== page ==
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What is a Coaxial Converter?

John Lister
By
Updated May 17, 2024
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A coaxial converter is a device which converts an audio-visual connector to a single-pin plug. Technically coaxial refers to a type of physical cable, but in this context it usually means a specific type of plug. It’s possible to use a coaxial converter in more than one setting, with different technology used in each. The most common are in converting RCA audio-visual leads, or in converting an optical audio lead.

Coaxial cables involve four components: a central copper cable, a plastic insulator around this, a copper shield around that, and a plastic sheath around the outside. This set-up allows the cable to transmit information through radio frequencies in the form of an electric current, while minimizing interference. The term coaxial comes from the fact that the two copper components travel in the same direction: that is, they share an axis.

In the context of a converter, coaxial has more than one possible meaning. The converter may simply be a physical converter which combines multiple signals into a single coaxial lead and socket. It may also refer to changing a signal from an optical pulse to an electrical signal.

One specific form of coaxial converter works with RCA cables. These are a set of three cables which carry the picture, left-channel audio and right-channel audio respectively. They are known in some countries as composite cable.

The converter used in this situation will take these three cables and combine the information into a single coaxial cable. This then plugs into a one-pin socket on a television. This socket is known as either an RF socket or simply an aerial socket. It’s worth noting that this is only a physical solution and won’t necessarily produce a suitable signal to display a picture. That will either require a separate device known as an RF modulator, or for the signal to be routed through something with a modulator built-in, such as a video recorder.

Another form of coaxial converter works in digital audio. It takes a signal from a device emitting an optical signal which works by sending light pulses down a fiber optic cable. The converter then takes the information from this optical signal and outputs it as an electrical signal which can be carried by a coaxial cable. Because this is changing the signal itself, rather than just making the cable physically fit a socket, this type of coaxial converter will normally require its own power supply.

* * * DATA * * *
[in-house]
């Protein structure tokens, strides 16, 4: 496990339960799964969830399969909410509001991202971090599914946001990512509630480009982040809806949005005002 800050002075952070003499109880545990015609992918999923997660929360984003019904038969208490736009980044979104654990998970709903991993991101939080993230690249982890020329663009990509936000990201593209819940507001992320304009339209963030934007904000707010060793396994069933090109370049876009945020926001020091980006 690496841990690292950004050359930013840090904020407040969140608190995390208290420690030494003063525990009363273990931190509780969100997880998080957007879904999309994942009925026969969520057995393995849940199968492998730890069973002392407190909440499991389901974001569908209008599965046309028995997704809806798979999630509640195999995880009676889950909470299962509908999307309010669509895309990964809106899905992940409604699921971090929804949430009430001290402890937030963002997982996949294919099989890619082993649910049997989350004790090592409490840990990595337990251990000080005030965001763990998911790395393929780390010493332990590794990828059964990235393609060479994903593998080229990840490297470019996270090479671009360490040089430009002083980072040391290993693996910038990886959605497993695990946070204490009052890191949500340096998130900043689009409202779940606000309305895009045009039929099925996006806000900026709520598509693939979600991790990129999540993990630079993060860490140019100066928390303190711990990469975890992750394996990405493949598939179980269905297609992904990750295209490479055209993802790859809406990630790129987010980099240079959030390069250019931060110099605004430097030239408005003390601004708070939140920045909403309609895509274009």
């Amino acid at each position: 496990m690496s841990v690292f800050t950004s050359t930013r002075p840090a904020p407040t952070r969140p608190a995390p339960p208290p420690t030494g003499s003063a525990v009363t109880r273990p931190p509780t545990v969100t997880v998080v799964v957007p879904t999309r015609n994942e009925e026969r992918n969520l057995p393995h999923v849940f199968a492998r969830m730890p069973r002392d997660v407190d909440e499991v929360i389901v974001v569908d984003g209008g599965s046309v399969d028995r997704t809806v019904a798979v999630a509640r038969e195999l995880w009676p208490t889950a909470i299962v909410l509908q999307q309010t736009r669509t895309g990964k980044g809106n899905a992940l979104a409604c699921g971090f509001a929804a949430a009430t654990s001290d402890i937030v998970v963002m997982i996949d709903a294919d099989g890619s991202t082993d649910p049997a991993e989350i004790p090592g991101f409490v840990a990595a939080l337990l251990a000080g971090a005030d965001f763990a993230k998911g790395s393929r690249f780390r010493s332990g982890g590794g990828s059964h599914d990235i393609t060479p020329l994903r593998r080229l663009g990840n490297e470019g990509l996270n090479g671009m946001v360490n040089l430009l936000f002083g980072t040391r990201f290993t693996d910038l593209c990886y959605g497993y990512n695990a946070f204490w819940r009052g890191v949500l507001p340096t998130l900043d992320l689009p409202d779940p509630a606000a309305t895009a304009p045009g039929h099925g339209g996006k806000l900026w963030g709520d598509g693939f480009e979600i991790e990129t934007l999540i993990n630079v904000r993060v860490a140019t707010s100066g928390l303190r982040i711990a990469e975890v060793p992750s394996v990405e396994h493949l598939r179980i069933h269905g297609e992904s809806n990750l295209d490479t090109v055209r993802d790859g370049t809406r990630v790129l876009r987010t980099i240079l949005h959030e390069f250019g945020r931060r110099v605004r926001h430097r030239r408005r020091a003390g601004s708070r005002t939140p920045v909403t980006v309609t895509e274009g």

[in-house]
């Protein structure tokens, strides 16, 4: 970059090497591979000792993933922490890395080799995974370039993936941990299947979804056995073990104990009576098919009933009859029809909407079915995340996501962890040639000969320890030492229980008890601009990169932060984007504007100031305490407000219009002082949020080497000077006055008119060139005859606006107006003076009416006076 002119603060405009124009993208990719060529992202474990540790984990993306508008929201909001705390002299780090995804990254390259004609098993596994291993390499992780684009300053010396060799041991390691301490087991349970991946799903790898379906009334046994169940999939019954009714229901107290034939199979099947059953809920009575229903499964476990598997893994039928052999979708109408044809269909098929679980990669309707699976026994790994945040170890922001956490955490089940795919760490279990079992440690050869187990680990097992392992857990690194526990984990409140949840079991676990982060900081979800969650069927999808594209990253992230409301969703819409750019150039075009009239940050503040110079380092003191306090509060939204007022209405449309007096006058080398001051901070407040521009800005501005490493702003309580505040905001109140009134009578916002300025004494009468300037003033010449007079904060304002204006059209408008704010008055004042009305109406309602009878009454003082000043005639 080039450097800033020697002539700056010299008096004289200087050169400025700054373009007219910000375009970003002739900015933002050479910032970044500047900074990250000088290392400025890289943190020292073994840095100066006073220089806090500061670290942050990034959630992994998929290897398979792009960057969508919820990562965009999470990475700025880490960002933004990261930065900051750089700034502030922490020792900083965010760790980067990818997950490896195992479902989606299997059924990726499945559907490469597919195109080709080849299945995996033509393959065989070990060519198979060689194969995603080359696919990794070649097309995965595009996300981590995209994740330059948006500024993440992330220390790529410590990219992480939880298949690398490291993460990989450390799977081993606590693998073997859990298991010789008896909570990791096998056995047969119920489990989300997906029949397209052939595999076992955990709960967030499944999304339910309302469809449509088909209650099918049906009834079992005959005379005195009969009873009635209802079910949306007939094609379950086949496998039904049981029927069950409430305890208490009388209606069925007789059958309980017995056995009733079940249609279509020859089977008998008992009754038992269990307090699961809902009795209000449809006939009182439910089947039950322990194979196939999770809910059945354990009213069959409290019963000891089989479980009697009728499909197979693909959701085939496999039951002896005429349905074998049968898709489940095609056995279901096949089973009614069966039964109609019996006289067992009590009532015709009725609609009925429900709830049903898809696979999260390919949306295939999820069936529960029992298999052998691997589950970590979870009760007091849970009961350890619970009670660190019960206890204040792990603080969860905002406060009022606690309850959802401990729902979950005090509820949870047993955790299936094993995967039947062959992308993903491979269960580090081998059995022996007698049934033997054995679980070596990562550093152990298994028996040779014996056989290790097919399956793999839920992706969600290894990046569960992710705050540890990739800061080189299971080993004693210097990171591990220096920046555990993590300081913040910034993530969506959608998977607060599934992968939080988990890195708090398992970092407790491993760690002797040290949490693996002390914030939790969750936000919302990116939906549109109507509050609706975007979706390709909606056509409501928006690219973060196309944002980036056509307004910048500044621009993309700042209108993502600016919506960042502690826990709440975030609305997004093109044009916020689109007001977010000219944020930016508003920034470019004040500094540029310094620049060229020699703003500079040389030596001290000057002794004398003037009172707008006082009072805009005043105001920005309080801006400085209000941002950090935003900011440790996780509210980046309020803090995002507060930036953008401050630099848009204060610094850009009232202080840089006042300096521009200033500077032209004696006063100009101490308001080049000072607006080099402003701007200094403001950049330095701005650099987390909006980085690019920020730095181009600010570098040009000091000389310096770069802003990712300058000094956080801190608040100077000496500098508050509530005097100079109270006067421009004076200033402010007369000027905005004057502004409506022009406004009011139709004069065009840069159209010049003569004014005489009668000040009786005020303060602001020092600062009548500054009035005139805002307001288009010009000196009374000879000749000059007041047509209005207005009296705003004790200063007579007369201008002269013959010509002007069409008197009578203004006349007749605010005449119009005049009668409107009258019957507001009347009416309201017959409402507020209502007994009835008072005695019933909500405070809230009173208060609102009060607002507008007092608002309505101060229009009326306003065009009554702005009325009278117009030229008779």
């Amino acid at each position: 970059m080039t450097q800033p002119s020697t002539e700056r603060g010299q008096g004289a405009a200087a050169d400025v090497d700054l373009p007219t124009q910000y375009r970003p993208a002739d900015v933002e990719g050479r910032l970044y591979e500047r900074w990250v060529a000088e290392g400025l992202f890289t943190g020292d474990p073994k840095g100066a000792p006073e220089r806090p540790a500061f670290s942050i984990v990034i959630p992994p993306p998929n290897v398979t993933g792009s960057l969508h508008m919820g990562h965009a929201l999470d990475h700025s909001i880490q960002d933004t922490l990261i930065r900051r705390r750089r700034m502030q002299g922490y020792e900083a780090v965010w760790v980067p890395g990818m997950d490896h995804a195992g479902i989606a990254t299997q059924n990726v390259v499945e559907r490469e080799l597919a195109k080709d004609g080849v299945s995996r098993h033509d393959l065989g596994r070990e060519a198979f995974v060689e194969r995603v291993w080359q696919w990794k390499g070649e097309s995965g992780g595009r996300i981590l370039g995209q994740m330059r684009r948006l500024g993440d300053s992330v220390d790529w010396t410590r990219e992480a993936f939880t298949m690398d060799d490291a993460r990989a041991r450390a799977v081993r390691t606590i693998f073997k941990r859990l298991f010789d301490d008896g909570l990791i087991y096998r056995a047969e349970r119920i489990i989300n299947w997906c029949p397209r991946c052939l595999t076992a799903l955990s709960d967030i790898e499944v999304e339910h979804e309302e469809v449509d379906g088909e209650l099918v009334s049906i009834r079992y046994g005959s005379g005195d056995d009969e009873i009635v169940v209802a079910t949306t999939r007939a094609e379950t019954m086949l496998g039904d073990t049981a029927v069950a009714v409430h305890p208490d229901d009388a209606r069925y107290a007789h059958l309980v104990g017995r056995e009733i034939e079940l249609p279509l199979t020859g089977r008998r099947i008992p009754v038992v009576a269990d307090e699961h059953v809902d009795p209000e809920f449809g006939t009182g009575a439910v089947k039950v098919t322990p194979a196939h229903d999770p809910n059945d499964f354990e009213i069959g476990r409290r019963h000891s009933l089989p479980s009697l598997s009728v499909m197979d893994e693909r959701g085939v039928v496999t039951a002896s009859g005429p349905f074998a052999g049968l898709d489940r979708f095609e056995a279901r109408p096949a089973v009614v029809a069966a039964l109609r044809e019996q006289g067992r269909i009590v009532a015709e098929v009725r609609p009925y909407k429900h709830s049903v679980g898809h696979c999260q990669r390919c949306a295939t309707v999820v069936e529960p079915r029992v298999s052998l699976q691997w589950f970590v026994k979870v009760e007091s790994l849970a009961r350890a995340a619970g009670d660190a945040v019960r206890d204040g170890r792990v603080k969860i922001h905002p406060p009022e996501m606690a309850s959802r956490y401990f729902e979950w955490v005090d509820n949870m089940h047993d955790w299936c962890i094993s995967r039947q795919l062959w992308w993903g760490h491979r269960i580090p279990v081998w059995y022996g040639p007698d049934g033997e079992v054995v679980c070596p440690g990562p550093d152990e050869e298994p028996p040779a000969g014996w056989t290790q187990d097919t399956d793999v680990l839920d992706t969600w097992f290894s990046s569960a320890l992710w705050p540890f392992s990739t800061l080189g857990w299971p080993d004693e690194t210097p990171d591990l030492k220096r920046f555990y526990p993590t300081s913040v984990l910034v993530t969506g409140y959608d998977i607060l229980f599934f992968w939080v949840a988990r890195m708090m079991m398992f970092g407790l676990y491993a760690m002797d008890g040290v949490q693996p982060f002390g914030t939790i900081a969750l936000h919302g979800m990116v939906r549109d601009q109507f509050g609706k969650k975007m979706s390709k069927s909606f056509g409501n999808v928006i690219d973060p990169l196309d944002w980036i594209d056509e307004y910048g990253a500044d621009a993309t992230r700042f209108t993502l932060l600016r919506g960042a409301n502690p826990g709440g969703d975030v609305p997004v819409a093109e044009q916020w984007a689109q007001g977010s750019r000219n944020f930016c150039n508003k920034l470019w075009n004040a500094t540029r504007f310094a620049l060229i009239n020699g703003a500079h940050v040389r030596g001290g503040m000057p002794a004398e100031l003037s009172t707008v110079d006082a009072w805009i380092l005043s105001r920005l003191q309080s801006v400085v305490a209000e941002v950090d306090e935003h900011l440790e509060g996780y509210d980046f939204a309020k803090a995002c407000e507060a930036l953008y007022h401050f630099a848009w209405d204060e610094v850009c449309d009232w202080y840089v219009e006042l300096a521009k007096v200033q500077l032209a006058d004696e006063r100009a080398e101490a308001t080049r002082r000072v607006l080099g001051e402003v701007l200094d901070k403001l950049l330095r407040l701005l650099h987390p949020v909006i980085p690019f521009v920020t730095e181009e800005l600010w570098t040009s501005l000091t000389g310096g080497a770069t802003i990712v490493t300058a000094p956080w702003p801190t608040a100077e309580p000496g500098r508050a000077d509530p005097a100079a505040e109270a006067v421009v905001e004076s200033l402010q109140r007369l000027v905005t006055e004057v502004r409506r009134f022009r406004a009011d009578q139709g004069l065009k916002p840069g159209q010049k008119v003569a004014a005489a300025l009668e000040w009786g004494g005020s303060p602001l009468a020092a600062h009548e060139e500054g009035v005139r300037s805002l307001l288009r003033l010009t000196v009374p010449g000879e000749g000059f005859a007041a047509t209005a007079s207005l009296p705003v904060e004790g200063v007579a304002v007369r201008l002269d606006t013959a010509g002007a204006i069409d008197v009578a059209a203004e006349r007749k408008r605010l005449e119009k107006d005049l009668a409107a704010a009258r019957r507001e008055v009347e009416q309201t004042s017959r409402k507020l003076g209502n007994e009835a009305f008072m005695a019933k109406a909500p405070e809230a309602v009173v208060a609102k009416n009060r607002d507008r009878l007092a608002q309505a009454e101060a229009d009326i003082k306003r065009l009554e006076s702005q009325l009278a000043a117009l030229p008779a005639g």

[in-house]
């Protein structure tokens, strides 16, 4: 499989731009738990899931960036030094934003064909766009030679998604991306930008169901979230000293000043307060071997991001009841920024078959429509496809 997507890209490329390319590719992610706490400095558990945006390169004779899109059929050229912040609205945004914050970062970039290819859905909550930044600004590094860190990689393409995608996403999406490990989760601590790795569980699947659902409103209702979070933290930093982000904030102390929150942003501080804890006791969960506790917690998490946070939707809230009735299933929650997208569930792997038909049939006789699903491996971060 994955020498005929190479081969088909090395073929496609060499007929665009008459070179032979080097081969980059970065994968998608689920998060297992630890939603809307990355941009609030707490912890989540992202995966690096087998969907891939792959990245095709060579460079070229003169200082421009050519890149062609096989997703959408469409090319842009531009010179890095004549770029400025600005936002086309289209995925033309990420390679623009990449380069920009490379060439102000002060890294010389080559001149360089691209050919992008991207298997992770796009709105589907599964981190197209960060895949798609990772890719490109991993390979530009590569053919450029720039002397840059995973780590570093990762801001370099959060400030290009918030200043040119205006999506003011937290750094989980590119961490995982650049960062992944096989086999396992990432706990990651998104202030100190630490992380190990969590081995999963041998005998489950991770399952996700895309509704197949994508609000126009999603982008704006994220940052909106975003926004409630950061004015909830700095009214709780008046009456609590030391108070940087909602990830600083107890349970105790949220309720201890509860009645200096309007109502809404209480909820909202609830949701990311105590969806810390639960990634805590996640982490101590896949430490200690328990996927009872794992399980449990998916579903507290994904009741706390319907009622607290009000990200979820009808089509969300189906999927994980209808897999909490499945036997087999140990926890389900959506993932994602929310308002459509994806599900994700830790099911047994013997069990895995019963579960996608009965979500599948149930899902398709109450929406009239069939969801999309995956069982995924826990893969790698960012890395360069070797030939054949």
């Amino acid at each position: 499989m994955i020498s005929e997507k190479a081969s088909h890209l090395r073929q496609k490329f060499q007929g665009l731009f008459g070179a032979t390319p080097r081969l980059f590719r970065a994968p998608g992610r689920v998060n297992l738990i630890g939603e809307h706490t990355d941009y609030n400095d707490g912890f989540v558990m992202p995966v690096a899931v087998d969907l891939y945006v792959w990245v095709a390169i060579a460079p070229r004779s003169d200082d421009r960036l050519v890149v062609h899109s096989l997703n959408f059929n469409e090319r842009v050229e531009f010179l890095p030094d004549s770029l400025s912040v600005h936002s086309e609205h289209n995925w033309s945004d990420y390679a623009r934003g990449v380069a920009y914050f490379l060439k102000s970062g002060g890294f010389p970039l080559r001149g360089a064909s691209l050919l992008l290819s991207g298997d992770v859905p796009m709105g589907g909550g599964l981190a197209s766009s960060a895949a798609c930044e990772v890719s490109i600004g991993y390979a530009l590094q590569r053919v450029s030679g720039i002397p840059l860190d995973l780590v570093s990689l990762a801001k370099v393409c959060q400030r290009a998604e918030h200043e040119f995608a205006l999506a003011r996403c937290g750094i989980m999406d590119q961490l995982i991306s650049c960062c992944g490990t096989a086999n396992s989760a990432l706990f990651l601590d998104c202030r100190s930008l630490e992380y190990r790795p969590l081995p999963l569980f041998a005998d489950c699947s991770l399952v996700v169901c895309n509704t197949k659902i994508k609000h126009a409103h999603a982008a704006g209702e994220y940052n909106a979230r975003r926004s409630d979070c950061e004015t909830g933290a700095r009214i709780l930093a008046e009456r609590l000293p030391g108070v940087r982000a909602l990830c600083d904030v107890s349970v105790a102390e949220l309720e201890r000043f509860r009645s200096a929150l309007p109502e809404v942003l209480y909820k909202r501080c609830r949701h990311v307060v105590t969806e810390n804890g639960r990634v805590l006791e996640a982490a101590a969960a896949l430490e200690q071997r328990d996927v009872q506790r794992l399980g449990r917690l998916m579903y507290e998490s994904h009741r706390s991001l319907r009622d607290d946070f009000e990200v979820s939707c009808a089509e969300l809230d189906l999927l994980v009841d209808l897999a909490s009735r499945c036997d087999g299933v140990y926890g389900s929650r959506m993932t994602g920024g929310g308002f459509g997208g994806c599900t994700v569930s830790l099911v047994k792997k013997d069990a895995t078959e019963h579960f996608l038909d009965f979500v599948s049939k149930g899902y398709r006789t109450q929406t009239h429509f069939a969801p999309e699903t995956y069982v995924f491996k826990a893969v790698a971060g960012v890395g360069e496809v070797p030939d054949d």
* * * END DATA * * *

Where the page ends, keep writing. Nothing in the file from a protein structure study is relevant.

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John Lister
By John Lister
John Lister, an experienced freelance writer, excels in crafting compelling copy, web content, articles, and more. With a relevant degree, John brings a keen eye for detail, a strong understanding of content strategy, and an ability to adapt to different writing styles and formats to ensure that his work meets the highest standards.
Discussion Comments
By titans62 — On Oct 03, 2011

@stl156 - I would say the cable box classifies as a coaxial converter. It is turning the cable signal into something that can be processed by the TV into color and sound. Along the same lines, a modem can turn the signal into internet signal. How it all works is far beyond me, though. I'm just glad we have it!

I haven't really jumped on the high definition TV bandwagon yet, but my friend has one, and I have noticed there is a second set of cords similar to the composite cable. I don't remember all of the colors, but I think one is blue. What do these do? I have read stuff about HDMI cables. Is that what these are?

By jmc88 — On Oct 02, 2011

@stl156 - I really don't know why some TVs are made without the RCA cable inputs, since the technology has been around for a long time. The reason some TVs only have the white and yellow connections is because they aren't set up for stereo sound.

Like the article says, one cable carries left audio and the other carries right. The third has picture. I don't remember which color is what, though. If a TV isn't set up to handle stereo sound, it has no reason for both audio cables to plug in and the single cable carries all of the sound.

This usually isn't a problem, but I have run into issues with game systems where it will try to send stereo sound, and you obviously lose one half of the track because the cable doesn't lead into the TV.

By stl156 — On Oct 01, 2011

@TreeMan - You brought up my biggest complaint with having things that use the RCA component cables. Not all TVs have all three of the inputs, and some don't have any connectors at all. Does anyone know why this is? Is there any way to get around it without a coaxial RCA converter?

As for things like a cable box where your cable connects from the wall, does this count as a coaxial converter, or does it fall into another category?

By TreeMan — On Sep 30, 2011

Thank goodness for coaxial converters. It seems like a lot of game systems and other TV based electronics you buy only come with the red, yellow, and white cables, but for some reason my TV set doesn't have those inputs. Also, I've noticed that some TVs don't have a red input for some reason.

With the coaxial converter, you can put all of the cables into one easy to connect cable.

John Lister
John Lister
John Lister, an experienced freelance writer, excels in crafting compelling copy, web content, articles, and more. With...
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